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Sculpture from the Kushan Period
Sculpture from North India, 5th-7th Centuries
Jain sculpture
Sculpture of the Pala Period
Stone Sculpture from Hindu Temples
Sculptures from South India, 8th-9th Centuries
Bronze Sculpture of the Chola Period
Art for the Mughal and Rajput Courts
Hindu Temple Hangings
Buddhist Painting from India, Nepal, and Tibet
Buddhist Painting from India, Nepal, and Tibet
Sculpture from Nepal
Sculpture from the Kushan Period
Two Bodhisattvas from Sri Lanka
Sculpture from the Kushan Period

The Kushans, descendants of nomads from various parts of Central Asia, settled in what is present-day northern India, the Gandhara region of Pakistan, and eastern Afghanistan by the 2nd century B.C.E., although it was not until the 1st century C.E. that the empire was united under one ruler. There were two artistic centers of the Kushan empire, each with a distinctive style: a northern one in the Gandhara region centered around Peshawar and later in Taxila, and a southern one in Mathura, south of present-day New Delhi. Art from the Gandhara region shows the strong impact of Greek and Roman sculpture, owing in part to the conquests of Alexander the Great in that part of the world in the 4th century B.C.E. and to the strong diplomatic and trade relations between the Kushans and Rome. Its images wear toga-like garments and have wavy hair and straight Roman noses. Sculpture is usually created from dark gray phyllite, schist, stucco, or terra-cotta. By contrast, art from the southern Mathuran region developed from indigenous Indian traditions, emphasizing rounded bodily forms. Its voluptuous sculptural images wear minimal garments and are usually carved from red mottled sandstone.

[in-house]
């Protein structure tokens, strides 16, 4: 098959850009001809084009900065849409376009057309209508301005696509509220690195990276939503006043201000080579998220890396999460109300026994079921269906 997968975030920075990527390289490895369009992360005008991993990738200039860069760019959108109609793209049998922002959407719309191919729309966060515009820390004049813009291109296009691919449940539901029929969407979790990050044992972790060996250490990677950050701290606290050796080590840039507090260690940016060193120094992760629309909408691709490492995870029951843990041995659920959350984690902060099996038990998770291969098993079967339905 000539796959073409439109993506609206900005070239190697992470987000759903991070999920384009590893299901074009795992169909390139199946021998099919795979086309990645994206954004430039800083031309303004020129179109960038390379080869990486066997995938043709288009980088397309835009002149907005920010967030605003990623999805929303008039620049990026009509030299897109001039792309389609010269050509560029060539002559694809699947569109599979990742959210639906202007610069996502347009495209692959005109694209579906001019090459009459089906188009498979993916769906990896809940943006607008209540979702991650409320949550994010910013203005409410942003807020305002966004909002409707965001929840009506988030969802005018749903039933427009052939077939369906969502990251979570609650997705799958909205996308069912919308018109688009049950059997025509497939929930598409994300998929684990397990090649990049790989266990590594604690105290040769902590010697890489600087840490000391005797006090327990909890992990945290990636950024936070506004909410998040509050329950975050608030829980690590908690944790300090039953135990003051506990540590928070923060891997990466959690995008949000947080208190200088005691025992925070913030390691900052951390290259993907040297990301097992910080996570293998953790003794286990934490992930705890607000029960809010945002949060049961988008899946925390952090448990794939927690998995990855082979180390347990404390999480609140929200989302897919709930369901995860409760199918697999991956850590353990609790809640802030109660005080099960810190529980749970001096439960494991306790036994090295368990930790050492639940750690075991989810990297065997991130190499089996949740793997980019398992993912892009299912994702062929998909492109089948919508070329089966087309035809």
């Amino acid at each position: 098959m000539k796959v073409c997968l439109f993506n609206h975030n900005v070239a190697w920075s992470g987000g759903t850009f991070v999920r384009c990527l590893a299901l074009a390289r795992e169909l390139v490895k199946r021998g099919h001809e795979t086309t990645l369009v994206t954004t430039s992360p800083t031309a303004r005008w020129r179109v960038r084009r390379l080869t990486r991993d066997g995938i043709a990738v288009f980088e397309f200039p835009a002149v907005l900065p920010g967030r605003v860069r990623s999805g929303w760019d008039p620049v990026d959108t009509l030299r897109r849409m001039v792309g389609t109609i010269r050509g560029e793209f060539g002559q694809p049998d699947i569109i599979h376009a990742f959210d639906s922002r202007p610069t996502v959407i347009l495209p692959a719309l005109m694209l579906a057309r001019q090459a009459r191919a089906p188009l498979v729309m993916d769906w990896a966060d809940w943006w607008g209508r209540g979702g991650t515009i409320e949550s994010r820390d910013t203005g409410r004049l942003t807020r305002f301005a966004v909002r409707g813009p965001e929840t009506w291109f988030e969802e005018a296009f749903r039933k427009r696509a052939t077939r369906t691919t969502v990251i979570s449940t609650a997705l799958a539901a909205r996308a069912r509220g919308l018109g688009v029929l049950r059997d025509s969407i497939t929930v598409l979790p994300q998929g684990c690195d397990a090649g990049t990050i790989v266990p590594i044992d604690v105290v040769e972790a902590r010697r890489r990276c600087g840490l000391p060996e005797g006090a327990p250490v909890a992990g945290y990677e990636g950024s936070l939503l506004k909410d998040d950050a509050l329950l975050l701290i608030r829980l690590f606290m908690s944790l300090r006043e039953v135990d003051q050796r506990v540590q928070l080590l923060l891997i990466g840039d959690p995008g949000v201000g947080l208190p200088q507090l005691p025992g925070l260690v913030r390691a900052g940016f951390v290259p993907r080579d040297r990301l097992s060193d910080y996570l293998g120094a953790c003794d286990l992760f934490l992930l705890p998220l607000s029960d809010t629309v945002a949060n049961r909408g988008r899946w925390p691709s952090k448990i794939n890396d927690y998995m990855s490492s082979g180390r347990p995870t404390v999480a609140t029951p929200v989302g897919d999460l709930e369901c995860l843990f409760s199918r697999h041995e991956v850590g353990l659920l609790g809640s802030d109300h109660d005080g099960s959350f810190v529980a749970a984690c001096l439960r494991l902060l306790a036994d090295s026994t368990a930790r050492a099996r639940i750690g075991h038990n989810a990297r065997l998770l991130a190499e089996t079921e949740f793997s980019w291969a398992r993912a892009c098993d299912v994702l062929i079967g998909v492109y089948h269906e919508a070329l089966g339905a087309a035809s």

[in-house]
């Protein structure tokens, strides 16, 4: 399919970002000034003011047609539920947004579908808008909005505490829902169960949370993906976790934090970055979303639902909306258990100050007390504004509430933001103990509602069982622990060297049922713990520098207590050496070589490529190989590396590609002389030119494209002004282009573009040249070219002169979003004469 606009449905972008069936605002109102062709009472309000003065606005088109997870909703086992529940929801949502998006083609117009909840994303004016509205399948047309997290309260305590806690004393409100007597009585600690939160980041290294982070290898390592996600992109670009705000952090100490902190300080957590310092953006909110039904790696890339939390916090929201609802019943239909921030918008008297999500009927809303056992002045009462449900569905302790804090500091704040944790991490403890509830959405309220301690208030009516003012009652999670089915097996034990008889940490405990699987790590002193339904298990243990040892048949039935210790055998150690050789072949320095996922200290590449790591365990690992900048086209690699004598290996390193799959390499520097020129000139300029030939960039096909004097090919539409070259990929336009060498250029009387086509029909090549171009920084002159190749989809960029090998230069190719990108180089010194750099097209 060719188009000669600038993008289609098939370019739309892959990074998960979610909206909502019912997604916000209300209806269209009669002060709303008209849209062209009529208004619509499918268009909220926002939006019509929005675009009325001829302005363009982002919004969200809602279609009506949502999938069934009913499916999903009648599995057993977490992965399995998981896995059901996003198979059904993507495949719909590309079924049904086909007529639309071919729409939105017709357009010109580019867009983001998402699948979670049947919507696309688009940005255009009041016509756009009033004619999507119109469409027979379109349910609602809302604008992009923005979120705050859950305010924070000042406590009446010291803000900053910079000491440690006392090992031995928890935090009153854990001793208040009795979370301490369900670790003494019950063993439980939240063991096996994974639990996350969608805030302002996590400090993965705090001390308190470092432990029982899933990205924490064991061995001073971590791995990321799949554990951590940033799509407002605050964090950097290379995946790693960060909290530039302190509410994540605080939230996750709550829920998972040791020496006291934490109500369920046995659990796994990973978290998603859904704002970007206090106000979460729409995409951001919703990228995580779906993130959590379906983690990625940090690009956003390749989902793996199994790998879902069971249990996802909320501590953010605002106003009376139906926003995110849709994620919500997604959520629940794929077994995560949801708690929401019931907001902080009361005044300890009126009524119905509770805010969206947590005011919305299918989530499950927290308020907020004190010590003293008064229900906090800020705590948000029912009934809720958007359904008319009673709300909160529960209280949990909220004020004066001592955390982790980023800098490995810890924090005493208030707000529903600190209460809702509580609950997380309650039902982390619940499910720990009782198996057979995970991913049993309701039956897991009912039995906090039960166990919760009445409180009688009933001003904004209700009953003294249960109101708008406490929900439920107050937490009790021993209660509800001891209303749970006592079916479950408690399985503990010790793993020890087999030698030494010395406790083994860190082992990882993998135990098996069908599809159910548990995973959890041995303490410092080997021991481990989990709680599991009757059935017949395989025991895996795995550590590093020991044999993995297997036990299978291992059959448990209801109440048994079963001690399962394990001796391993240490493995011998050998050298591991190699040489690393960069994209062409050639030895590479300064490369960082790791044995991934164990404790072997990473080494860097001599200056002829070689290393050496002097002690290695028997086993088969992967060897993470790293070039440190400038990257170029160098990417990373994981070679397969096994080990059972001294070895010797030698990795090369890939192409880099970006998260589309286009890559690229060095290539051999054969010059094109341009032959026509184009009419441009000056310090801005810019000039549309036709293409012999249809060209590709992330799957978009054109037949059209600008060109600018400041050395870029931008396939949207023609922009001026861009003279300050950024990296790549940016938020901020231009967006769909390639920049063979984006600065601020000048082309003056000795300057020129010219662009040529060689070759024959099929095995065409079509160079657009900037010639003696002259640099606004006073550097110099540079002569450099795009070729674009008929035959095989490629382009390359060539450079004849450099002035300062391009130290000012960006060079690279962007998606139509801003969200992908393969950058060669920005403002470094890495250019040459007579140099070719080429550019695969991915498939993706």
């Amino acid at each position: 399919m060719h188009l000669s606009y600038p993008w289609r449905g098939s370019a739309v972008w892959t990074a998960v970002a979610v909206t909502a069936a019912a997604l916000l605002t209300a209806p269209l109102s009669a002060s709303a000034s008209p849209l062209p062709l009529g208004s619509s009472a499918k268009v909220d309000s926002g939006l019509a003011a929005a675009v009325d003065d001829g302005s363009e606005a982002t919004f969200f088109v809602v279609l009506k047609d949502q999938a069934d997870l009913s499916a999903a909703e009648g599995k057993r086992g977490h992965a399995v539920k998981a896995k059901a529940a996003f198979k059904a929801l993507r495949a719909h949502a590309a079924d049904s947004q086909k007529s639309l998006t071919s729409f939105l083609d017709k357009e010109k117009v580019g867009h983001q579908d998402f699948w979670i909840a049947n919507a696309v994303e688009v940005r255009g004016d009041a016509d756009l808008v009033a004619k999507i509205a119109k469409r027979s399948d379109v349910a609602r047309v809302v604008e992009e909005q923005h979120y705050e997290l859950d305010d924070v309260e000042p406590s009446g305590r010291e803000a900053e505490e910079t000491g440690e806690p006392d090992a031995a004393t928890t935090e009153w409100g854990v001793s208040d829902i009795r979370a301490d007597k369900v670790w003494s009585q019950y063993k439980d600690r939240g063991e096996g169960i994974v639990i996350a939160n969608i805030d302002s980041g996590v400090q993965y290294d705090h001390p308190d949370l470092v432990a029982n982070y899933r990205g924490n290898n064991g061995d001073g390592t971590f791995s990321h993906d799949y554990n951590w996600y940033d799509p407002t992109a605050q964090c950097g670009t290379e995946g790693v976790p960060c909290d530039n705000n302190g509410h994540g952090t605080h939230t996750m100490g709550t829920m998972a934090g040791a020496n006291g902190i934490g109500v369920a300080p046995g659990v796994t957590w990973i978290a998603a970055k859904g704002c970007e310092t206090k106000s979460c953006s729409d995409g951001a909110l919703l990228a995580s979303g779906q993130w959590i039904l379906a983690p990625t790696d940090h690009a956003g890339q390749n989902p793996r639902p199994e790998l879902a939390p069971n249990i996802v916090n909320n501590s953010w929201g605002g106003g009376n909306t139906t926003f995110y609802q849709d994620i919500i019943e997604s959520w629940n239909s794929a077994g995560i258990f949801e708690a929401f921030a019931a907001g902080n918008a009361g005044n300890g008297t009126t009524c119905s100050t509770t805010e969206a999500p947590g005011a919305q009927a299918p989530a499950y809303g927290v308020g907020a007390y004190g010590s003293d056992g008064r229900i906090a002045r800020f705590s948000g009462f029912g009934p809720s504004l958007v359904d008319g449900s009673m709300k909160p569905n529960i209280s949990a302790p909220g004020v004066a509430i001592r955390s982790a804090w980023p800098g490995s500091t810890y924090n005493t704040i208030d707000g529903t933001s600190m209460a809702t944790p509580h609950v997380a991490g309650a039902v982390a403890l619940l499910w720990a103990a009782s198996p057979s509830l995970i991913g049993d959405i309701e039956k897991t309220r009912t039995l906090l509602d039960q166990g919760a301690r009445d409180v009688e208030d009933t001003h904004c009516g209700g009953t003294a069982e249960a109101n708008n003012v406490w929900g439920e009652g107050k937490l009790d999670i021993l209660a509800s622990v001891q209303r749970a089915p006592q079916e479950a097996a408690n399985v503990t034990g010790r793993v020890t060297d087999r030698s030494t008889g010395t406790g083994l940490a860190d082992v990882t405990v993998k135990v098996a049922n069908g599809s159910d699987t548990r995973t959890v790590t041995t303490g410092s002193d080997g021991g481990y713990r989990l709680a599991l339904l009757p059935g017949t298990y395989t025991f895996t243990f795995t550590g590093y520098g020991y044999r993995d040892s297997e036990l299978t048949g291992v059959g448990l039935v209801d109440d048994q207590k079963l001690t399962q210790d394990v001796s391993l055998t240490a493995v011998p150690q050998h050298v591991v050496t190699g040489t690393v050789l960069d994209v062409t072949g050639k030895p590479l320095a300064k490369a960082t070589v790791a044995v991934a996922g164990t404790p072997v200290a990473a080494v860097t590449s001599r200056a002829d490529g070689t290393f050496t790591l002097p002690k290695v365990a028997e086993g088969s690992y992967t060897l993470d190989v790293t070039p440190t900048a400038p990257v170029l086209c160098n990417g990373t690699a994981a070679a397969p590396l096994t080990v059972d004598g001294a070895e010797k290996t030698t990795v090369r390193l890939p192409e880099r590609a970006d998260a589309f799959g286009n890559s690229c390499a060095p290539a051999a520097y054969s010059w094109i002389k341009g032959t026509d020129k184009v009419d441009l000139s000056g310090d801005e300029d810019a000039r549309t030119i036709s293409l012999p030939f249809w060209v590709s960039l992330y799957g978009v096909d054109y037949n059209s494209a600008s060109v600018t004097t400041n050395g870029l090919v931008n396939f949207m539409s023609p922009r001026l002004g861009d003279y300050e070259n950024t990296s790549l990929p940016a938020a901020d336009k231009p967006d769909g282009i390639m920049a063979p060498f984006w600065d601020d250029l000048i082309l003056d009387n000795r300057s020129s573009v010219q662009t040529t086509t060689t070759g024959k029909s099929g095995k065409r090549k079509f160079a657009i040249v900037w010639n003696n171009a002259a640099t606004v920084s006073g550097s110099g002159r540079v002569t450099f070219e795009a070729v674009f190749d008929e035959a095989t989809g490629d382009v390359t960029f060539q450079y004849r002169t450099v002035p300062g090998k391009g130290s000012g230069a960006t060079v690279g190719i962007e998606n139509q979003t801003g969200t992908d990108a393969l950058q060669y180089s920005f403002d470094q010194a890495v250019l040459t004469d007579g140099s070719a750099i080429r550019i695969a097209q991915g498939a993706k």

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Woman Beneath a Tree

Head of Buddha


Kneeling Figure

Head of a Man

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